In order to apply for a patent in the UK it must be established whether the invention is functional or technical and whether it is original.
If the invention has been publicised anywhere in the world prior to a patent application, the application will fail. However, publication does not include discussions regarding the invention with solicitors, patent agents or employees at the UK Intellectual Property Office.
It must also be established whether the invention relates to how something works, what it is made of, what it does, how it is made, whether there has been any kind of an inventive step, whether it has any kind of an industrial use and whether it is capable of being made in an industry.
Inventions must work in a way which meets with established physical laws and must not be obvious to a person with a good knowledge of the subject.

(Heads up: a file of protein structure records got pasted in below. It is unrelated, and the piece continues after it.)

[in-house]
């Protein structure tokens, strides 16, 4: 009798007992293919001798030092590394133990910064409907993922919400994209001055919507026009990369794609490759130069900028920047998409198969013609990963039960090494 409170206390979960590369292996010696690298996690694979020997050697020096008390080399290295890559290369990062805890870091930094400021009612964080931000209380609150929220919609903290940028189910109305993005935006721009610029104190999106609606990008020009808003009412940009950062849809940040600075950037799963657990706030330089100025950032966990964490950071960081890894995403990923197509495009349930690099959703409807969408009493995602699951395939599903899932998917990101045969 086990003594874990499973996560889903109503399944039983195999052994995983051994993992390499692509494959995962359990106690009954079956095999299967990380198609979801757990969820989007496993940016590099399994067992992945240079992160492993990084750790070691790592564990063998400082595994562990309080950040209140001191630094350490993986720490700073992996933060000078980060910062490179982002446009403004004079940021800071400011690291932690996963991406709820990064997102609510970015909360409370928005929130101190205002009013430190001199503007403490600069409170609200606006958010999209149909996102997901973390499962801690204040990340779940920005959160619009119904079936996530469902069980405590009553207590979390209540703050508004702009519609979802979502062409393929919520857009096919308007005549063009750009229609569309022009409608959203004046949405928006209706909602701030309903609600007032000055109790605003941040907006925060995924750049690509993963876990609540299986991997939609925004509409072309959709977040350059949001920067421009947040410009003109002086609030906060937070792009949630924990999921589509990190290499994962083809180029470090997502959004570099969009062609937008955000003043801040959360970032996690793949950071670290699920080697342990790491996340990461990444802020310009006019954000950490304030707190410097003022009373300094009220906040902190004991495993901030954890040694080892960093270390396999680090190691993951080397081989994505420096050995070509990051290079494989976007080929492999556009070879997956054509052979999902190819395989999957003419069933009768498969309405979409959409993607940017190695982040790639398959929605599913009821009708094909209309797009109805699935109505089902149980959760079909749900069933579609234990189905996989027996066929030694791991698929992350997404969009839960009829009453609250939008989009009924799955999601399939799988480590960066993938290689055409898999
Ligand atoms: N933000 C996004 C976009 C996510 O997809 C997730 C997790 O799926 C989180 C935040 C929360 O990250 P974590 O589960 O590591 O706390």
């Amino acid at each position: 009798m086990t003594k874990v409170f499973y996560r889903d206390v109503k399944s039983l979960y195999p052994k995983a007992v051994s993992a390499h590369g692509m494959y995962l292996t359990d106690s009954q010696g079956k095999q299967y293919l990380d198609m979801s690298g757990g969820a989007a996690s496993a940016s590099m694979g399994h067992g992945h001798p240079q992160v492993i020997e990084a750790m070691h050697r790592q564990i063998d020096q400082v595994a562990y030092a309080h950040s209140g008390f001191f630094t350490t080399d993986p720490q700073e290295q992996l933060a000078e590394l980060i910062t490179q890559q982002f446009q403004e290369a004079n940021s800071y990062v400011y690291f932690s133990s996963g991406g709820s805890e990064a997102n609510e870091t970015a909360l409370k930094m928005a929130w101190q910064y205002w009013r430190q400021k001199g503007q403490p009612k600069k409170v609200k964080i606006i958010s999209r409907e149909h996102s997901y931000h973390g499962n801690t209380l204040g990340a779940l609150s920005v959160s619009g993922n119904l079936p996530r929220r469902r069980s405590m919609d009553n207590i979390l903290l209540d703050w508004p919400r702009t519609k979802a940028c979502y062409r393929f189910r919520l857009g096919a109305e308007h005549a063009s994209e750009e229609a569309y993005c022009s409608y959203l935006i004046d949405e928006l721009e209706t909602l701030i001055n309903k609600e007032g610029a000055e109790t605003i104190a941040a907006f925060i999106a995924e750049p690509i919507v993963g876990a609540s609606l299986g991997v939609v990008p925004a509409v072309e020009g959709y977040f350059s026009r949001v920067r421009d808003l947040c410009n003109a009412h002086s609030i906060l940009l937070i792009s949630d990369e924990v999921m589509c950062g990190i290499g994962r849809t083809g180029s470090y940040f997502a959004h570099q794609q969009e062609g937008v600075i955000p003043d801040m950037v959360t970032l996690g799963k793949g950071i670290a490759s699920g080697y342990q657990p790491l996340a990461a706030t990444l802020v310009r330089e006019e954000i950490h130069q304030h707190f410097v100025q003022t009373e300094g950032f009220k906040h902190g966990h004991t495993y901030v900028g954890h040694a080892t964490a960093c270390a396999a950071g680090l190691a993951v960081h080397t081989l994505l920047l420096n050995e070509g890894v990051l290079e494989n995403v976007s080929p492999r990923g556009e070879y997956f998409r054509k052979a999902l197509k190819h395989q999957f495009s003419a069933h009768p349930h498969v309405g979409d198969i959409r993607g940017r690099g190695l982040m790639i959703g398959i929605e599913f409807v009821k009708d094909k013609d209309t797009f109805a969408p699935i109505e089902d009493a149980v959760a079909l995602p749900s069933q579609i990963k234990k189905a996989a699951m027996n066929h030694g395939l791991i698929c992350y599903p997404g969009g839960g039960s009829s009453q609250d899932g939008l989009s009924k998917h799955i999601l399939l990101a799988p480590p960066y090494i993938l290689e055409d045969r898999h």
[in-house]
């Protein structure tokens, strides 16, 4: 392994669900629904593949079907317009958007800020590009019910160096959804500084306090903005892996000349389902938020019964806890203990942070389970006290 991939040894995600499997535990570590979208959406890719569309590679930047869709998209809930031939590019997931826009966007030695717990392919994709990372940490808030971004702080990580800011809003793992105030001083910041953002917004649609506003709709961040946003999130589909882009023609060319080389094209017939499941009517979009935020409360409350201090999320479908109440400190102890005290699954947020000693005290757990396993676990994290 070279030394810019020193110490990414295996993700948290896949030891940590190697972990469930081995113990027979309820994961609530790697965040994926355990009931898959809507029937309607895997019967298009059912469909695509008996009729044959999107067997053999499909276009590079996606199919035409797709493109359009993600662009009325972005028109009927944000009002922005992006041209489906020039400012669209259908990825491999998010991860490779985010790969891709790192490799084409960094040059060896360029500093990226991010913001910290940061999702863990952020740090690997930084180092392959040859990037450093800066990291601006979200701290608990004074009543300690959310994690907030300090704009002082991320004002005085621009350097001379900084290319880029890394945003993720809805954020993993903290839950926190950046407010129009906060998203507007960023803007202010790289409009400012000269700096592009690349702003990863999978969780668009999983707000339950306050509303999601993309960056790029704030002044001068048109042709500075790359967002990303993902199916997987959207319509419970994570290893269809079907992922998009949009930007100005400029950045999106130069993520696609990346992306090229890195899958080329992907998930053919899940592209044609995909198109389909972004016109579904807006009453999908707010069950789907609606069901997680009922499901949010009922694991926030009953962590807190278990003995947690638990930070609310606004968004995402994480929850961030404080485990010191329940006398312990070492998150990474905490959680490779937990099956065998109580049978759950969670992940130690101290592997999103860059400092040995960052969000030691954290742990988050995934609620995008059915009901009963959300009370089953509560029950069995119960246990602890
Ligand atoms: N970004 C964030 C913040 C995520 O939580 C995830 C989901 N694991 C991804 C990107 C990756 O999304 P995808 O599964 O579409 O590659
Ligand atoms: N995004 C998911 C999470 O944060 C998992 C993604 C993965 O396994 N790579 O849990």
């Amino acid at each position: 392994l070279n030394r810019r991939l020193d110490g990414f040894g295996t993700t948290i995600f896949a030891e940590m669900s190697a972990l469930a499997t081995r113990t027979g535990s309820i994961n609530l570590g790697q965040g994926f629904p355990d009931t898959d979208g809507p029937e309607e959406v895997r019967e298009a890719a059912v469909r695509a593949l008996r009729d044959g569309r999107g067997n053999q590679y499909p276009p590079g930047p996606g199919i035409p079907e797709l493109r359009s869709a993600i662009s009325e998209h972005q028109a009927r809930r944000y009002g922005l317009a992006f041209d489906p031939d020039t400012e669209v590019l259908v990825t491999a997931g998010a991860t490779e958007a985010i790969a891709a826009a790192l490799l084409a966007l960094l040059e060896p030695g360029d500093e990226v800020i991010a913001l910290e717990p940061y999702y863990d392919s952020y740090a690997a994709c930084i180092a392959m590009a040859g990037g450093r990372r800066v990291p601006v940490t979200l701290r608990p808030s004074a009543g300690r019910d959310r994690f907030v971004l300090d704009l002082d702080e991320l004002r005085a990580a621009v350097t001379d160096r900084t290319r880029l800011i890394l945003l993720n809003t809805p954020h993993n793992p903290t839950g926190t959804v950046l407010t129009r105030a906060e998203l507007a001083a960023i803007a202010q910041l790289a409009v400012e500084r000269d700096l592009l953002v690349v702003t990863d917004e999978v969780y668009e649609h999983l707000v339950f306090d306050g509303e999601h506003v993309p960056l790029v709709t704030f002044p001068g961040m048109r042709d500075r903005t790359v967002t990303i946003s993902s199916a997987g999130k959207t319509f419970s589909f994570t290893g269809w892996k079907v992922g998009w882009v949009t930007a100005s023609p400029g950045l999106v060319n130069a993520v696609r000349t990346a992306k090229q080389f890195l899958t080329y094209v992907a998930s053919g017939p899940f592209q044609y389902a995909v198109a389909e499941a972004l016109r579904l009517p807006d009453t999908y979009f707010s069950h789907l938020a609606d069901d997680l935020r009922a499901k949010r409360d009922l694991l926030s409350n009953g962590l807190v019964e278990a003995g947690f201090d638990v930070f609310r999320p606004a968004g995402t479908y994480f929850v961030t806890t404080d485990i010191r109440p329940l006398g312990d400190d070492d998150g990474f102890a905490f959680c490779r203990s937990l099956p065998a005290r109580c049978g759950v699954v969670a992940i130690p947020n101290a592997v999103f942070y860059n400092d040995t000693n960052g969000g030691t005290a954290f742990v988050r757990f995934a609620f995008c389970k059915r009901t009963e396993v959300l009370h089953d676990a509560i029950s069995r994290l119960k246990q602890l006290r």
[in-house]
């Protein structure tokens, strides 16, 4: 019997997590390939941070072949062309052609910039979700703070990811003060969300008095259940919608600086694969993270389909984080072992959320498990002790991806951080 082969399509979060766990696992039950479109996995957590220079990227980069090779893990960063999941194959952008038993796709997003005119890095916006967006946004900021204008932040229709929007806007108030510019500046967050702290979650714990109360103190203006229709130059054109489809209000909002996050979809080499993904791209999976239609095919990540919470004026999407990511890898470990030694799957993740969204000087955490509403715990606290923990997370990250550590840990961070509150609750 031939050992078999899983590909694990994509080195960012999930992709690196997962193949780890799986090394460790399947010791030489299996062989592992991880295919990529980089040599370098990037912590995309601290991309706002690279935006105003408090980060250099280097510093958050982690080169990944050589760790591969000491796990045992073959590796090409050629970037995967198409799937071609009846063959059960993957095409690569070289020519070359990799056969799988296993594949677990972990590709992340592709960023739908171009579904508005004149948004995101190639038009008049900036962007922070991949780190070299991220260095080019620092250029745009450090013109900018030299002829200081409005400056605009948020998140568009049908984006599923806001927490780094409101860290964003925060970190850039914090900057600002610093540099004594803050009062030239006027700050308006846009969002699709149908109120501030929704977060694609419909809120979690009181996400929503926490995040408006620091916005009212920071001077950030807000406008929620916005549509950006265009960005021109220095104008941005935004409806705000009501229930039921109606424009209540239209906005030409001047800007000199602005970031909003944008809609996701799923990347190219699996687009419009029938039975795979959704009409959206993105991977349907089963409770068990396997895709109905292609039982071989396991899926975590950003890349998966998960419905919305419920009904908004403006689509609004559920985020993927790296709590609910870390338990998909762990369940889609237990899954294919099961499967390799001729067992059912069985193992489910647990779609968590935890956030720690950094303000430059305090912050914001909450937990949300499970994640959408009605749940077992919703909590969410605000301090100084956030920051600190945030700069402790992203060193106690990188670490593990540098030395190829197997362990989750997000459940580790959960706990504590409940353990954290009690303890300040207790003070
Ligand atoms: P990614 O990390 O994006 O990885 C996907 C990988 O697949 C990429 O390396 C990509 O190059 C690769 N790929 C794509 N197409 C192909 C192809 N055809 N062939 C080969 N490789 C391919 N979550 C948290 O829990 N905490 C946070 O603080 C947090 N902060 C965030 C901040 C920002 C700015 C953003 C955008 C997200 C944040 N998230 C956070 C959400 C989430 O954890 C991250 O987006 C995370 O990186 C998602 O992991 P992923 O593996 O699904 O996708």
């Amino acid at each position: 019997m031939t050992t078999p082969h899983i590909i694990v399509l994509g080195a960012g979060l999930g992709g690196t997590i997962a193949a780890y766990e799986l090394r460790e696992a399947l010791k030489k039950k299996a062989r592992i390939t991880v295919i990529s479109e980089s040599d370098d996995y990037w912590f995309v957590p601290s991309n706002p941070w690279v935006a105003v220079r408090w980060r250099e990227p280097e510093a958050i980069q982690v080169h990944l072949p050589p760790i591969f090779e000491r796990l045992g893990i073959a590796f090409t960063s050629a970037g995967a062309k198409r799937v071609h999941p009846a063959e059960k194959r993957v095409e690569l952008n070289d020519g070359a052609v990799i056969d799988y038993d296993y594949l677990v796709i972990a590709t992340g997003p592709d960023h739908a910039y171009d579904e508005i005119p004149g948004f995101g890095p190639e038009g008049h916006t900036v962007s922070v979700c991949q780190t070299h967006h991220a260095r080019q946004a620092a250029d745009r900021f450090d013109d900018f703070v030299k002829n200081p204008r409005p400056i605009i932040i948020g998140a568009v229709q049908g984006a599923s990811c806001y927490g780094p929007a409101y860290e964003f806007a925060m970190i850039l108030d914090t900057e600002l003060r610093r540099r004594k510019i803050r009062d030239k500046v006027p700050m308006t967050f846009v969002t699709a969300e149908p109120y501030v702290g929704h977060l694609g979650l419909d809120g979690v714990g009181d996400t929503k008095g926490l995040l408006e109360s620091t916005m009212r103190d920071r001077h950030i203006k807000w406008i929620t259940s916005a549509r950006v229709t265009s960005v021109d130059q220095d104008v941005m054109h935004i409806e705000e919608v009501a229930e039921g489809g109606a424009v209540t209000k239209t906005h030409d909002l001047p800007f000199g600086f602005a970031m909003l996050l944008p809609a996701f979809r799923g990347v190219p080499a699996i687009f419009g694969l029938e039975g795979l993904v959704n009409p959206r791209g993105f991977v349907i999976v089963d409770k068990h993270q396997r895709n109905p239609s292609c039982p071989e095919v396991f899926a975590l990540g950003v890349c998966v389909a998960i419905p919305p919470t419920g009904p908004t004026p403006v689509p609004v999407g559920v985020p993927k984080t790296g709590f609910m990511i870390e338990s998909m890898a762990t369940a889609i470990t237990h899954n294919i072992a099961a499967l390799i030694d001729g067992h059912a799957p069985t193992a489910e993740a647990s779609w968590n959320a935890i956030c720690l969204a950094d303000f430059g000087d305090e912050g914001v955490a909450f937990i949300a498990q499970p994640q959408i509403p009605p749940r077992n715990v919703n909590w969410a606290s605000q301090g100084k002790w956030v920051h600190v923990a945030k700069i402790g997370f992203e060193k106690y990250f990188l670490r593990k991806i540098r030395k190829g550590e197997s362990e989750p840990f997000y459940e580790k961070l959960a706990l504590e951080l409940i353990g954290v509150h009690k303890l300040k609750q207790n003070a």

Patents cannot be obtained for protection of playing a game, for a way of doing business, for certain computer programs, for performing a mental act, for animal or plant varieties, for any methods of medical treatment or diagnosis or for anything immoral or anything contrary to public policy.
There is no patent protection for scientific or mathematical discoveries, theories or methods or copyright works such as literary, dramatic, musical or artistic works.